Macleod makes generalizations such as ?Land was still worked by runrig, and this was a bad system.? Runrig was a communal method of farming marginal land which may be better understood by visiting Auchindrain(near Inverary, Scotland), a multiple-tenant farm until the 20th century and now a museum. The land was shared out and distributed and redistributed so that all shared good and bad land. This kind of farm, which supported a numerous tenantry (clansmen), ended with clearance from the interior of the Scottish Highlands and the creation of crowded crofting communities on the west coast whose major function was kelping (collection of seaweed for the chemical industry). When demand for kelp fell after the Napoleonic Wars and much of the ?surplus? population of the west coast was obliged to emigrate.

James Hunter?s ?Making of the Crofting Community? has not been superceded for an explanation of the changes to Gaelic society; that is, from the ?clan system? to the ?crofting community? and Allan MacInnes' "Clanship, Commerce and the House of Stuart 1603 - 1788" explains the changes already taking place in the earlier period.

?Though illiteracy was almost universal (in the Highlands)?? Illiteracy in the sixteenth century was high throughout Europe. Macleod ought to have described a unique class of educated Gaels, the poets (ollaimh, filidhean, is b?ird) who spoke a literary dialect of Gaelic common to Scotland and Ireland. For up to twenty years they studied the complicated rhyme schemes and the Gaelic myths and legends that shaped their art (Thomson, Introduction to Gaelic Poetry). The poets and musicians, particularly harpers, would go on a ?cuairt?, a journey to the houses of the gentry where they entertained the adults and acted as tutors to their children. Every chief worthy of the name had a collection of manuscripts including poems celebrating his family, for which they paid the learned men (Watson, Scottish Verse from the Book of the Dean of Lismore/? Baoill, Eachann Bacach and other MacLean Poets).

Macleod stereotypes people of German origin in an insulting way. ?He (the Duke of Cumberland) could not see the Highlanders as human at all; even his own soldiers were to him but fodder, to be advanced and moved and forfeited at his most German will. Cumberland was of that type who, two centuries later, in the name of order and racial hygiene, would cram Jews and Slavs and gypsies and homosexuals into the gas chambers?? The author seems to suggest that any German or person of German origin, who attains power over others, will turn into a Hitler.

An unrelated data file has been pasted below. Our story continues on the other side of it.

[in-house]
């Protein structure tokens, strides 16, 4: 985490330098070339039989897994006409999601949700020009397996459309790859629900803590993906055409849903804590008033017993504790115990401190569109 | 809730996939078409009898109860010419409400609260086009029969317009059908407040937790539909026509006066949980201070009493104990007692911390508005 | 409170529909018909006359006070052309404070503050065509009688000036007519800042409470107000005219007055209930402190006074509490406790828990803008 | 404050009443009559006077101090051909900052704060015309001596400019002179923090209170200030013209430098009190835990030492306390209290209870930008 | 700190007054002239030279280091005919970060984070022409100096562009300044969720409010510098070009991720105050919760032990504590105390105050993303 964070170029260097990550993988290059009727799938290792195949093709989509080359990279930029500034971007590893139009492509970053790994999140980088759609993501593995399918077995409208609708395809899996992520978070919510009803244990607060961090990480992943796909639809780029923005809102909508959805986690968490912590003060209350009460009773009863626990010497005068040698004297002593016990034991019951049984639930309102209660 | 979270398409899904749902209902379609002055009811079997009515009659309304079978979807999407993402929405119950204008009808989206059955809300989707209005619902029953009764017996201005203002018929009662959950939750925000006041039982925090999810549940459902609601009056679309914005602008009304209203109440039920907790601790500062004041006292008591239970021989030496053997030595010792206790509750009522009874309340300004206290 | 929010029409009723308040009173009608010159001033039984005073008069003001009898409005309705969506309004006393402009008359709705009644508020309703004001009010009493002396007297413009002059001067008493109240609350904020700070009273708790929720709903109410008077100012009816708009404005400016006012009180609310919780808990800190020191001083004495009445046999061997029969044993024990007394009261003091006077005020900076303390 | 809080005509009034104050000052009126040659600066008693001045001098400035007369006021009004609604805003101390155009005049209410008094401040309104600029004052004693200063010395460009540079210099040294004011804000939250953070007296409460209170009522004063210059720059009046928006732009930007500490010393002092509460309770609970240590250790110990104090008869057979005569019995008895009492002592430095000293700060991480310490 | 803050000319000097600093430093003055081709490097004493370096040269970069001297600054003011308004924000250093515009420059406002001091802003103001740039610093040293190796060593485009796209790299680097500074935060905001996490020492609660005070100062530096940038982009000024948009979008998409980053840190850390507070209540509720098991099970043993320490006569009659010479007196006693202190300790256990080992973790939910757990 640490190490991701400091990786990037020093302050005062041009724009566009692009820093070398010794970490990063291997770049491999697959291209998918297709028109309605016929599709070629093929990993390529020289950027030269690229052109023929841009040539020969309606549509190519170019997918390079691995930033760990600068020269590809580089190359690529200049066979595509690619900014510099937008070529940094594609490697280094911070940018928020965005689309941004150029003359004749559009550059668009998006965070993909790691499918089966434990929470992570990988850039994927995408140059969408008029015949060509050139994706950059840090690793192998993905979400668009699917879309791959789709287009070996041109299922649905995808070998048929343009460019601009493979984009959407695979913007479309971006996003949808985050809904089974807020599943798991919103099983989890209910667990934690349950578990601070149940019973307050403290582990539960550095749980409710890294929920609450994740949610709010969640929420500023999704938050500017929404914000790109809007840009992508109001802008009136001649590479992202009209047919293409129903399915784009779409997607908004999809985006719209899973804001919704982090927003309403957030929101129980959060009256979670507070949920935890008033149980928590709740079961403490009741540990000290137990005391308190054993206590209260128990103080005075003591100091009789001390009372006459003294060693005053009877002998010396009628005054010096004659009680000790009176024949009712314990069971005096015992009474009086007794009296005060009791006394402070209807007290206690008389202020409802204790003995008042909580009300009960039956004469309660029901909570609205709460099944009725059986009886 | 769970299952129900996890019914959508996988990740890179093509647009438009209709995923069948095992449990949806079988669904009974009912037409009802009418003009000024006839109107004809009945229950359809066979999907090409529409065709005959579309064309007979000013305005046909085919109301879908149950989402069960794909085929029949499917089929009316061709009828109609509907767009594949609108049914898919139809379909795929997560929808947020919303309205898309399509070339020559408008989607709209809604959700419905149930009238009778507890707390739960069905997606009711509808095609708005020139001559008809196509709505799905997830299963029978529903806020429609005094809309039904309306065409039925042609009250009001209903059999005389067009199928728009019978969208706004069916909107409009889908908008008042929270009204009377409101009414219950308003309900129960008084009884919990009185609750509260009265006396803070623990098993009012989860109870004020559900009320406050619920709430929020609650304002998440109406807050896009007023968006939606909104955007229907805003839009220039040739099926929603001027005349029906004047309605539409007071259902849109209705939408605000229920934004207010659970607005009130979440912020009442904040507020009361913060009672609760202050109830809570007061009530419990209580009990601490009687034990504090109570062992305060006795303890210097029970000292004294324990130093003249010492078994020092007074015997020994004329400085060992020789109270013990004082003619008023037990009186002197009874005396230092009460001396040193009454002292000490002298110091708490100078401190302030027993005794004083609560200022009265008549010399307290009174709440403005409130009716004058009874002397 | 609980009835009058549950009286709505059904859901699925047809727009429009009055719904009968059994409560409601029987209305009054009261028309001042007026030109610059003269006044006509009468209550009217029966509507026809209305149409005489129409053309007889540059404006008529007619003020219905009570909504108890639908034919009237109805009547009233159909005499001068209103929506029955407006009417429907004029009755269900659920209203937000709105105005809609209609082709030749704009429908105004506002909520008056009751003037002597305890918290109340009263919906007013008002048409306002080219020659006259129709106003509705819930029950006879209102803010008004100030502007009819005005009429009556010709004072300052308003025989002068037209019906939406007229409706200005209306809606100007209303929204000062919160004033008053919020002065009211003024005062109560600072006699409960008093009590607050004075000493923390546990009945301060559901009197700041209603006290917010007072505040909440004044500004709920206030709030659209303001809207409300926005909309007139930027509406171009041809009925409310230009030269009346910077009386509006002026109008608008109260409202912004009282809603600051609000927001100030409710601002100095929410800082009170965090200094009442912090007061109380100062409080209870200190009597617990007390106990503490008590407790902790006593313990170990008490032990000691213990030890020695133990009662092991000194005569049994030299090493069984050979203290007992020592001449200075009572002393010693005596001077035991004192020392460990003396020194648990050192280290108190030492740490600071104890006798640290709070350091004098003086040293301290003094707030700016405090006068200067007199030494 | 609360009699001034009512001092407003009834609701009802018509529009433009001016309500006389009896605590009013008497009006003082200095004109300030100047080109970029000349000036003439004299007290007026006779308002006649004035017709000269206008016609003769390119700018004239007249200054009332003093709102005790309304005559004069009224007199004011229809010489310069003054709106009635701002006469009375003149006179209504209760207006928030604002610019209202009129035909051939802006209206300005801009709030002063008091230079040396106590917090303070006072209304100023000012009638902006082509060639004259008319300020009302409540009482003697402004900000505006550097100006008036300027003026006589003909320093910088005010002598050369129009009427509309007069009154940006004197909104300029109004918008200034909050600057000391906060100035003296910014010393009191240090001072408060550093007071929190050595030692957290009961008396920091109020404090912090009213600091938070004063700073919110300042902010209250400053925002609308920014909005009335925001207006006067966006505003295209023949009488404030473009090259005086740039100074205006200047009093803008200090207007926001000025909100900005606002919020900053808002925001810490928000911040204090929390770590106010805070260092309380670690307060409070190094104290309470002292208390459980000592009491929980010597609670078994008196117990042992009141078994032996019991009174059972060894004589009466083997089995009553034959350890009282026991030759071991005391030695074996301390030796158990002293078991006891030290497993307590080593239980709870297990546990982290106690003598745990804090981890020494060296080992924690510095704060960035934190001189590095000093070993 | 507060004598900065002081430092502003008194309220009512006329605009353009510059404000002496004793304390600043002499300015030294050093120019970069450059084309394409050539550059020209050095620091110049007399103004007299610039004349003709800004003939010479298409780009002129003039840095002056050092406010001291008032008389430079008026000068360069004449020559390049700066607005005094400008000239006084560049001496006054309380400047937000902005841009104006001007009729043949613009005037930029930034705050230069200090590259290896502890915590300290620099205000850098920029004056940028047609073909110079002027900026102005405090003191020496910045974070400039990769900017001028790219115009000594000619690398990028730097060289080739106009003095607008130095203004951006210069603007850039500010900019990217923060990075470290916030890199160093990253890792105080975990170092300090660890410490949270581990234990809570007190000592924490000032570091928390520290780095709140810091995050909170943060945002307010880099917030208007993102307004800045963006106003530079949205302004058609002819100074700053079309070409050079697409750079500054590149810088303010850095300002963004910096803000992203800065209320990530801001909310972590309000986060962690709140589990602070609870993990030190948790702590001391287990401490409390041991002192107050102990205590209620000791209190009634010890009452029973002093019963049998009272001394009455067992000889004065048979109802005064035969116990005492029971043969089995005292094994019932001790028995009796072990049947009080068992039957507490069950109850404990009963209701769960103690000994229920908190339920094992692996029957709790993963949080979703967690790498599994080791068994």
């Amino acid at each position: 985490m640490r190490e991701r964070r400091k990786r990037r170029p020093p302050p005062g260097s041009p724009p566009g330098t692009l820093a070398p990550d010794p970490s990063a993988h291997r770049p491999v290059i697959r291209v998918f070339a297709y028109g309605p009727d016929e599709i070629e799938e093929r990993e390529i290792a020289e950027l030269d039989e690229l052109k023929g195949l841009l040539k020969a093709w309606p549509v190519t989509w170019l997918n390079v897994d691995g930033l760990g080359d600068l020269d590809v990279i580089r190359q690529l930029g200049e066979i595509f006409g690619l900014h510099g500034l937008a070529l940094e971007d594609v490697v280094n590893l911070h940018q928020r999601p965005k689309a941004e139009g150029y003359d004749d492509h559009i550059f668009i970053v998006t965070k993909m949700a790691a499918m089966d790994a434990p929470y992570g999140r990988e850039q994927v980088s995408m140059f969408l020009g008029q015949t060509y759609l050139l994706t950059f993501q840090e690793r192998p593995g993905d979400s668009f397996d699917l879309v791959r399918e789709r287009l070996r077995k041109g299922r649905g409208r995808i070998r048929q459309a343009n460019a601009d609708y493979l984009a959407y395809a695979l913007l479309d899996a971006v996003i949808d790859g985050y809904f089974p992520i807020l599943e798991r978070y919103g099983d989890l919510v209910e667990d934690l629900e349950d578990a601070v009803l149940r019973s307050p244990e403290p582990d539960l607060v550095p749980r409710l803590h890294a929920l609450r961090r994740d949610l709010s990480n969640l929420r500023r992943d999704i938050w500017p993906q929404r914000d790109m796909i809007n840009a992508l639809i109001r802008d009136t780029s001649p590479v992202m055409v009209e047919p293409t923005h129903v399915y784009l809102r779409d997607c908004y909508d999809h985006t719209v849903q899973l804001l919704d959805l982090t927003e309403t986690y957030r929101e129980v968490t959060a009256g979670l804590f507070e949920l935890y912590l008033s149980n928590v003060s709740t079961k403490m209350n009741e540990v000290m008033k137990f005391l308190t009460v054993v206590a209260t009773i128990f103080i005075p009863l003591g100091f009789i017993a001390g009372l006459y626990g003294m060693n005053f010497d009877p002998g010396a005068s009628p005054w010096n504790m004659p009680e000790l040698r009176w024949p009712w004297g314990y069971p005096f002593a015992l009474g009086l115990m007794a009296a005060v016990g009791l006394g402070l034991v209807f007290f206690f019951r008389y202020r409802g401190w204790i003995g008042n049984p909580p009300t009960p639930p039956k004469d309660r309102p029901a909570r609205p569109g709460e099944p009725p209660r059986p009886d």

About the Celtic languages he wrote, "The Celtic languages were already dividing from the P-Celtic root." P-Celtic (eg. Welsh) is not the parent of Q-Celtic (eg.Gaelic); Q-Celtic (Gaelic) is the more archaic form of the two language groups; that is, it resembles the parent Celtic language more than P-Celtic (Jackson, Language and History in Early Britain/Lockwood, Languages of the British Isles Past and Present).

Other readers have pointed out this author?s anti-Catholic bias and I have tried to point out some errors about language and history which render this book less worthwhile than others.

More books to consider instead:

Campbell, Orain nan Gaidheal (Songs of the Gael) bilingual
Devine, Clanship to Crofters? War
Lenman, The Jacobite Risings in Britain 1689 ? 1746
Munro, Highland Clans and Tartans
Shaw, The Northern and Western Islands of Scotland; Their Economy and Society in the 17th century

3-0 out of 5 stars Islanders - A History of the Northern Hebrides
The author does give a good background on the Highlands in general in the early part of the book, but his focus is really on Lewis/Harris for the most part.This is a very personal popular history.There are good points and bad in that.The reader gets in-depth information about some cultural/local things that are probably not covered as well anywhere else (ie the Presbyterian factions vying for control of the souls of Northern Islanders).If these kinds of things do not stir you, you may be a little disappointed.I found some of this interesting.I was particularly moved by the story of the wreck of the Iolaire.I don't suppose it is a story that one would run across anywhere else.

As a good introduction to some of the larger issues, it serves well.The first part of the book is a good review of the various peoples and cultures that made up the Highlands.The crofting culture and the Clearances are treated well and the reader is pointed toward authors who can go into these subjects in greater depth ( ie James Hunter).

One very frustrating (for me) habit of the author is to quote other sources (Paul Johnson, John Prebble) without citing the work it is taken from either in the body of the text, in notes or even in the bibliography.